Conclusion

For church safety ministries, a weapon is any object used to defend the flock against an attack. If this a lethal-force attack, using lethal weapons defensively is justified, up to and including firearms. The church needs to set policies and guidelines for the possession and use of these weapons, especially firearms. These policies should take into consideration state laws and local ordinances.

Those carrying and using lethal and potentially lethal weapons should be trained and qualified in their use.

Appendix: Text of section added to Texas law [10]

Sec. 1702.333. PLACE OF RELIGIOUS WORSHIP; CERTAIN VOLUNTEERS.

  1. In this section, "volunteer security services" means services or activities that are:
    1. regulated under this chapter; and
    2. provided without compensation or remuneration.
  2. This chapter does not apply to a person who is providing volunteer security services on the premises of a church, synagogue, or other established place of religious worship.
  3. While providing volunteer security services under Subsection (b), a person may not wear a uniform or badge that:
    1. contains the word "security"; or
    2. gives the person the appearance of being a peace officer, personal protection officer, or security officer.

Resources

Sheepdog Church Security Articles [https://sheepdogchurchsecurity.net/church-security-articles/].

Sheepdog Church Security Online Training [https://sheepdog-church-security.thinkific.com/collections].

Sheepdog Security Store [https://www.amazon.com/shop/instructor_moloney]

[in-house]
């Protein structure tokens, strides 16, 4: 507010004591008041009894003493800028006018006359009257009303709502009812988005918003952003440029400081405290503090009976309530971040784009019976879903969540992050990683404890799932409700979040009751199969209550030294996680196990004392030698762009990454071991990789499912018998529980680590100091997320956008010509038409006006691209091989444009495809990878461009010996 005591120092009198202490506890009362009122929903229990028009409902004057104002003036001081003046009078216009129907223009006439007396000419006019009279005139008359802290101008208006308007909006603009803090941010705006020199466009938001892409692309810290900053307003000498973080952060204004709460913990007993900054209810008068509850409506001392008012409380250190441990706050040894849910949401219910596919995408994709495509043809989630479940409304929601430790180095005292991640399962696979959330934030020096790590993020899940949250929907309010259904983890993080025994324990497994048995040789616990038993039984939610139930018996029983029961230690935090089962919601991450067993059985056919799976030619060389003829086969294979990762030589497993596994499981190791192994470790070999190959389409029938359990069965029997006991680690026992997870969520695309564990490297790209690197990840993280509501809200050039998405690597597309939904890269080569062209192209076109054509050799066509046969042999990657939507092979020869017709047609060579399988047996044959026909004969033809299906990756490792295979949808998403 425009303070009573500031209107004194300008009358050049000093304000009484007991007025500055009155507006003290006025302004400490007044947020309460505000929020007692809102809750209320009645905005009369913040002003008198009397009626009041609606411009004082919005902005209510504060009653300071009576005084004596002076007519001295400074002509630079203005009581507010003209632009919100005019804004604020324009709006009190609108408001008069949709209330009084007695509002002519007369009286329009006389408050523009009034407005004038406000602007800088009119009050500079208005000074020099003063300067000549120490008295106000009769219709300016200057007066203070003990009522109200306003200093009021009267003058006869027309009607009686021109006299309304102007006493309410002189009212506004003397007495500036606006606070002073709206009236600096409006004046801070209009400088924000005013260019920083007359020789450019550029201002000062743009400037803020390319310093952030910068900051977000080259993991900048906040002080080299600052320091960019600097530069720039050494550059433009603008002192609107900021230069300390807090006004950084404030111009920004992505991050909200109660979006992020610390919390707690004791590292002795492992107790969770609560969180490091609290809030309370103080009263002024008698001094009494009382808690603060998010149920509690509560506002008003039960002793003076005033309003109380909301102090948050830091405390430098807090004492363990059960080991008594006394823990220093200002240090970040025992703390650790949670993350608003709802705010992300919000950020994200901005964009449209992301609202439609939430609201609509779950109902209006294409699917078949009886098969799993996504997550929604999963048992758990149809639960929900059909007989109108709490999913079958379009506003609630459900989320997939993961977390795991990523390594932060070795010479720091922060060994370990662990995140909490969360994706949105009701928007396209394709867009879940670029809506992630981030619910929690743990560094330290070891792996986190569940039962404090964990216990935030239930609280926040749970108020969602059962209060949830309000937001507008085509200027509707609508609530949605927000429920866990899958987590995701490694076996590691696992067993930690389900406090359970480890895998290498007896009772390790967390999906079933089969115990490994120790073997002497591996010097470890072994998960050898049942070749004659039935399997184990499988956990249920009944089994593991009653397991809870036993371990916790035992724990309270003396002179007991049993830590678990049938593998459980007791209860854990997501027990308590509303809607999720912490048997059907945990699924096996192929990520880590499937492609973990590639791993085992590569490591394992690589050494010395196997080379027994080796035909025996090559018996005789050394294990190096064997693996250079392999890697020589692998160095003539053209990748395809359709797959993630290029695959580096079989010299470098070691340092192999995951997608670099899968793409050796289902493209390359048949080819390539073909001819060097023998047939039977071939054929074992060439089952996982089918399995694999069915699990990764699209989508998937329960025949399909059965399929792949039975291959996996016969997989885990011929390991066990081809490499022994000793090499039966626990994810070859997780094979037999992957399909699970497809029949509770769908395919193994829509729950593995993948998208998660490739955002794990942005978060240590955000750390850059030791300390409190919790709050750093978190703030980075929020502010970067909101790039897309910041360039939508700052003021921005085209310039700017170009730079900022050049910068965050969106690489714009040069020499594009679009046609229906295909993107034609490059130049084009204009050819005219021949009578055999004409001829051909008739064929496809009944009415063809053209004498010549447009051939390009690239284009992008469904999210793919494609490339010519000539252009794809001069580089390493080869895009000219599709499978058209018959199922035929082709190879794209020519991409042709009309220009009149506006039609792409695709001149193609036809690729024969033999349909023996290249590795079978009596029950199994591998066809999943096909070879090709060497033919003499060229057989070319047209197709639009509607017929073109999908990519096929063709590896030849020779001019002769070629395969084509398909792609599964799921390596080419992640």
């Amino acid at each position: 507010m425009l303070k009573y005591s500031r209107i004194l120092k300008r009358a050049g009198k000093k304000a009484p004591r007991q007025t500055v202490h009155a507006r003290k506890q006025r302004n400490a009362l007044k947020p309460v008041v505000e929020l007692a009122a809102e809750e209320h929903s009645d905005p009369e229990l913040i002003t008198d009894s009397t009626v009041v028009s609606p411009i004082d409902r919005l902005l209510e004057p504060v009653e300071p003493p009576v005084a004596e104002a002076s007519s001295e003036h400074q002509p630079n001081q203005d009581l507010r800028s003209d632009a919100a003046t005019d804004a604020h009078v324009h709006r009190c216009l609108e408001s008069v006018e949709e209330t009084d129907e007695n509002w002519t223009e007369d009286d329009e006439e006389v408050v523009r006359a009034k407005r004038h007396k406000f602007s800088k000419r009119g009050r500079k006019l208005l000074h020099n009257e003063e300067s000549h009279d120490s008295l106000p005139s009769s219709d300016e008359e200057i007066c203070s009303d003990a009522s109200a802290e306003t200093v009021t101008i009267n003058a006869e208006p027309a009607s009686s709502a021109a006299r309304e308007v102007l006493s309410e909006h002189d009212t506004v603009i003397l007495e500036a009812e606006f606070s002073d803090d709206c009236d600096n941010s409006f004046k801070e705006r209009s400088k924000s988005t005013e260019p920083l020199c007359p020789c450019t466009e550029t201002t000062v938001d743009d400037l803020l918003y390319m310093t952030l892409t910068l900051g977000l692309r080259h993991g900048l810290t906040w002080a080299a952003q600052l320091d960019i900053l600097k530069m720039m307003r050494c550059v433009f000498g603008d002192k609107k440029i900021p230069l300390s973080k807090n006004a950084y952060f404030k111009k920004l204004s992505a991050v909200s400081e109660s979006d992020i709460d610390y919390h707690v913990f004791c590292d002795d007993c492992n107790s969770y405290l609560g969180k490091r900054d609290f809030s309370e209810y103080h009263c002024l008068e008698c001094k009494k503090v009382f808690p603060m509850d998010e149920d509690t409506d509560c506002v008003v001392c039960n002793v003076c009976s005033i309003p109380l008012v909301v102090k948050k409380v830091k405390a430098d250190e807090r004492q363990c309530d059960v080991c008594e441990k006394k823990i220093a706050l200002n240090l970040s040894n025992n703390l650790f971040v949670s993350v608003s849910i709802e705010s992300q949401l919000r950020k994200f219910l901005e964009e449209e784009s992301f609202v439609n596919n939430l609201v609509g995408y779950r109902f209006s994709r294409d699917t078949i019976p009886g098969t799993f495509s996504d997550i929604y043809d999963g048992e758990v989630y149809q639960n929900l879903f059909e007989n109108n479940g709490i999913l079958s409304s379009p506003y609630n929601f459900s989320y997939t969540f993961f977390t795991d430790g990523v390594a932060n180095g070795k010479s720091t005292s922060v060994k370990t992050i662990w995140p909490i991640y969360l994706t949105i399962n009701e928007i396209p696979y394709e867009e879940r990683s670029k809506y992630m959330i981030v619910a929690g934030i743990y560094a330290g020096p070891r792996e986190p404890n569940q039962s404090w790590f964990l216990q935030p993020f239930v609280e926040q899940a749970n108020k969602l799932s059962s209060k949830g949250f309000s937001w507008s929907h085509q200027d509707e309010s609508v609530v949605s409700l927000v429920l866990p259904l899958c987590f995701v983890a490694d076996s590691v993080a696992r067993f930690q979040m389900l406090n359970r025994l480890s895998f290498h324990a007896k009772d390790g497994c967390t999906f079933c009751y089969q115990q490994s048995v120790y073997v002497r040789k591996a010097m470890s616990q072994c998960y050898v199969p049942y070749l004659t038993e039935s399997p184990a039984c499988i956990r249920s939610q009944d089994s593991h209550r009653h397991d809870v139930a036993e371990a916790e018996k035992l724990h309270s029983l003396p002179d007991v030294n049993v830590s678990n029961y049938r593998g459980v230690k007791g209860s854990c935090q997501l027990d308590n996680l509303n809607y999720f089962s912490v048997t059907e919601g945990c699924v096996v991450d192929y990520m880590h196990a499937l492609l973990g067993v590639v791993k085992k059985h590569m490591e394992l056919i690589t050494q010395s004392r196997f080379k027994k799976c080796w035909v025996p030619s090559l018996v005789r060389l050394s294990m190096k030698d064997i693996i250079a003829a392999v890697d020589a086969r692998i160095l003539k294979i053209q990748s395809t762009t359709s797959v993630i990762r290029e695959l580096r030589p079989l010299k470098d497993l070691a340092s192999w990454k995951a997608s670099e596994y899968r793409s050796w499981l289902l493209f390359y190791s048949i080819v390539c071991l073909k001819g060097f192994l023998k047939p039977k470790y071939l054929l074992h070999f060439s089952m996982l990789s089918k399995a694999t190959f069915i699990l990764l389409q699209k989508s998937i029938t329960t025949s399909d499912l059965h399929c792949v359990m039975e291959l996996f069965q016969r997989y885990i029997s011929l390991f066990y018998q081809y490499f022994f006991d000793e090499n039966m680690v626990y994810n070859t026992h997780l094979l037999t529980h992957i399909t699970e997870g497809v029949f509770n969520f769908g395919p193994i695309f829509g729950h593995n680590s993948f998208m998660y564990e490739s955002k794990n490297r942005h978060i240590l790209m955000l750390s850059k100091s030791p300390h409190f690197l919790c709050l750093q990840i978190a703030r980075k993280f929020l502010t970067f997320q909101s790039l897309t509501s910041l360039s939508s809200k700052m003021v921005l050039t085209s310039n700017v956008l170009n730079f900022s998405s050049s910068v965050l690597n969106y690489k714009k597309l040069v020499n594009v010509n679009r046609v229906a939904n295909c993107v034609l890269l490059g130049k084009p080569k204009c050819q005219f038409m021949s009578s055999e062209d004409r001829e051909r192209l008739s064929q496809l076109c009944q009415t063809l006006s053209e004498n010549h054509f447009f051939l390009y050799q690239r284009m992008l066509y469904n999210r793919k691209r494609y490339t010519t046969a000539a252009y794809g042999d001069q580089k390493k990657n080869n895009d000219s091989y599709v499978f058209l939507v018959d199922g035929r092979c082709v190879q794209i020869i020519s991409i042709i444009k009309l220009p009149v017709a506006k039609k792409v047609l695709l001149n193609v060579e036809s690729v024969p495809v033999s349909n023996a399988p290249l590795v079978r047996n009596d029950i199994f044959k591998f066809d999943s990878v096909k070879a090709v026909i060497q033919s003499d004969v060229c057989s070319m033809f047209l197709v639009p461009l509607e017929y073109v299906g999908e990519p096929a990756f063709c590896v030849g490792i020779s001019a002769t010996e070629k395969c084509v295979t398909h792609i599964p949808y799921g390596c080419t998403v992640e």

References

  1. Dictionary.com, "weapon" [http://www.dictionary.com/browse/weapon].
  2. Wikipedia, "Melee weapon" [https://en.wikipedia.org/wiki/Melee_weapon].
  3. Wikipedia, "Ranged weapon" [https://en.wikipedia.org/wiki/Ranged_weapon].
  4. Mennonite Mutual, "Guns in Churches: Addressing Church Security Needs", July, 2013 [https://www.mennonitemutual.com/upload/resources/guns-in-churches-addressing-church-security-needs-201307.pdf]
  5. "Weapon Laws for Dummies", WikiDOT, n.d. http://weaponlaws.wikidot.com/state-baton-laws
  6. Joseph Petrick, "Types of Security Officer Firearms", Chron, n.d [http://work.chron.com/types-security-officer-firearms-23562.html].
  7. Carry Guard, NRA, "Traveling this spring? Know the laws before you go" [https://www.nracarryguard.com/resources/gun-laws-by-state/].
  8. Matthew Choi, "Recently passed Texas law allows for armed volunteer security at churches", Texas Tribune, Nov. 6, 2017 [https://www.texastribune.org/2017/11/06/rep-matt-rinaldi-wrote-law-allows-churches-have-security-teams/].
  9. Regulatory Services, Private Security, Texas Department of Public Safety, "new Legislation", September 2017 [https://www.dps.texas.gov/rsd/psb/Laws/legislation.htm].
  10. Text of Bills, State Capitol, State of Texas, "S.B. No. 2065", May 28, 2017 [http://www.capitol.state.tx.us/tlodocs/85R/billtext/html/SB02065F.htm].